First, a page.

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Alcon Acquires Eyecare Firm

Tear Film Innovations manufactures the iLux Device.

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FORT WORTH, TX – Alcon, a division of Novartis, has acquired Tear Film Innovations Inc., a privately held company and manufacturer of the iLux Device used to treat meibomian gland dysfunction, a leading cause of dry eye.

Financial terms of the deal were not disclosed.

The acquisition expands Alcon’s portfolio of ocular health products, including several treatments for the temporary relief of dry eye symptoms.

Using the iLux, a practitioner can warm the eyelids via disposable silicone pads to address blocked meibomian glands through the application of light-based heating.

“With the acquisition of Tear Film, we’re excited to bring this latest innovation to treat the millions of people around the world who suffer from dry eye,” said Andy Pawson, Alcon president and general manager, Global Vision Care Franchise. “Alcon remains committed to improving the lives of patients around the world through innovative technologies like the iLux Device to address significant unmet needs in eye care.”

The device received 510(k) clearance from the U.S. Food and Drug Administration in December 2017 and was officially launched by Tear Film in May 2018 at the annual meeting of the American Society for Cataract and Refractive Surgery.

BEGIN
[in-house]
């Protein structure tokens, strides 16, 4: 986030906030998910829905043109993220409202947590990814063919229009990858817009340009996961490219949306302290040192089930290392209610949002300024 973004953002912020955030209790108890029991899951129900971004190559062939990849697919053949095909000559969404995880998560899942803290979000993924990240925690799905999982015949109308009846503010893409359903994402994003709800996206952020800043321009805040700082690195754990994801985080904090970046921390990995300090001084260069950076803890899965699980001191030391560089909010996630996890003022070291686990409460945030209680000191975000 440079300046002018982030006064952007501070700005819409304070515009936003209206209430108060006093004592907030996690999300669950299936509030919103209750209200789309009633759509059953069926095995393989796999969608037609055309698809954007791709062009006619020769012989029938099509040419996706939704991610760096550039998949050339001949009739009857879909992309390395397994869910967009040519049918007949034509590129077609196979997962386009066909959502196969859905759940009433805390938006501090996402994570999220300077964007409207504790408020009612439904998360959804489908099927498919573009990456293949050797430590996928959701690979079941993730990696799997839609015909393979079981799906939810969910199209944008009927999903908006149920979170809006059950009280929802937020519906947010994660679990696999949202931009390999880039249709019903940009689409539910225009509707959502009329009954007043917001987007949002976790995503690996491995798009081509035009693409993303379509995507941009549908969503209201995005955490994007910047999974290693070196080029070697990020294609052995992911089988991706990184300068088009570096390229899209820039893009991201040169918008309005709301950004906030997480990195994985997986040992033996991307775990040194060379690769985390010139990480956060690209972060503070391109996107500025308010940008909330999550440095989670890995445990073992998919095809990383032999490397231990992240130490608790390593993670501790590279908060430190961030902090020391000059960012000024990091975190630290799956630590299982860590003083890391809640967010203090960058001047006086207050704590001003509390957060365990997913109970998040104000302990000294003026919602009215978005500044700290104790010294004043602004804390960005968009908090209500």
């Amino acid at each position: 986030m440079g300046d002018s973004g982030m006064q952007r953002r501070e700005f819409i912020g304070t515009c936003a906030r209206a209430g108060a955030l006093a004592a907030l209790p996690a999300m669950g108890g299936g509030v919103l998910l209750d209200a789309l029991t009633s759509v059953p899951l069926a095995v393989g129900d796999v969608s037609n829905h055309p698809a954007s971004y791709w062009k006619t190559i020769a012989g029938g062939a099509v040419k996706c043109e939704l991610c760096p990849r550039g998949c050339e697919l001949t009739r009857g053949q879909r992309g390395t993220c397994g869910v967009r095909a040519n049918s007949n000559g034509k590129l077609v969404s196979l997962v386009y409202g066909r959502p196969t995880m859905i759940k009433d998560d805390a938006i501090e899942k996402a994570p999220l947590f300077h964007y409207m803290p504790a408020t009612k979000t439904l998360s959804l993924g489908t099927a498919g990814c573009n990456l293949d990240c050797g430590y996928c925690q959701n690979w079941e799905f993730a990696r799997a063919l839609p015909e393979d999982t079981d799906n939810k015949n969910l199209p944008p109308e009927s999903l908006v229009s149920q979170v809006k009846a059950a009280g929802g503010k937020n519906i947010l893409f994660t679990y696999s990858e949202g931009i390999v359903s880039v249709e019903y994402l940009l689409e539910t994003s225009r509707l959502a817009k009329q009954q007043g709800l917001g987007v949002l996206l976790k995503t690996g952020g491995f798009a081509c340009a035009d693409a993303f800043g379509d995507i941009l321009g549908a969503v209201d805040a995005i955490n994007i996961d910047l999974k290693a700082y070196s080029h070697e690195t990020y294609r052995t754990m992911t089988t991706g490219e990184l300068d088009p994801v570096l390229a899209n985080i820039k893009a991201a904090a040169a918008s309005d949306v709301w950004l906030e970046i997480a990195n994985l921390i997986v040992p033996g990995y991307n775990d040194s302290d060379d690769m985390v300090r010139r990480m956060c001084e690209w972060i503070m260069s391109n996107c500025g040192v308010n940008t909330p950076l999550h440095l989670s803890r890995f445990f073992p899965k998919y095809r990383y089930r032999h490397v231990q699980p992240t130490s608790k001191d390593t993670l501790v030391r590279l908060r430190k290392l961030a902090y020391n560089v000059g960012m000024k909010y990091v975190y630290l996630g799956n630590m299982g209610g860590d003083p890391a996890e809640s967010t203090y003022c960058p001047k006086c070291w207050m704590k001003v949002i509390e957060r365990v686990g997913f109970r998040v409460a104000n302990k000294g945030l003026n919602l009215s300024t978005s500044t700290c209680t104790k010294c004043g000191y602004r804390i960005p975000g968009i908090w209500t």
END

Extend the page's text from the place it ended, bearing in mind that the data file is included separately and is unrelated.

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The iLux is available in the U.S. and Canada. Alcon expects to announce plans to expand to other countries in 2019.

“Since launching the iLux Device earlier this year, we’ve seen an enthusiastic response from eye care professionals who have already begun to incorporate it as an advanced treatment option for patients suffering from Meibomian Gland Dysfunction,” said Rob Thornhill, CEO of Tear Film. “Now, as part of Alcon, we’re eager to bring this technology to even more offices throughout the world.”

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Ophthalmologists Hope to Undo State Law That Allows ODs to Perform Eye Surgery

They’re attempting a ballot referendum.

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A movement is afoot in Arkansas to undo recently passed state legislation that allows optometrists to perform certain surgeries.

It’s being led by Safe Surgery Arkansas, a group of medical doctors, Talk Business & Politics reports. They hope to use a ballot referendum to accomplish their goal.

R. Scott Lowery, president of the Arkansas Ophthalmological Society, was quoted saying: “Every day the people of Arkansas rely on medical doctors who have the experience and training to perform medical procedures to ensure that they are getting world class healthcare in Arkansas. We are confident that when the people are heard on this issue, they will not allow individuals without medical degrees and without surgical residencies to jeopardize the precious eyesight of Arkansans.”

The legislation was signed into law in March. The procedures that it allows optometrists to perform include selective laser trabeculoplasty and Nd:YAG laser procedures, along with injections (excluding intravenous and intraocular), removal of lid lesions and chalazion incision and curettage.

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The bill called on the Arkansas Board of Optometry to establish credentialing requirements for optometrists to perform these laser procedures, as well as require those doctors to report the outcomes of their procedures to the board.

Vicki Farmer, executive director of the Arkansas Optometry Association, was quoted noting that Arkansas legislators “overwhelmingly approved this measure during the recent session, after listening to hours of testimony and debate, and learning optometrists in other states, like Oklahoma, have been safely performing these procedures for more than 20 years.”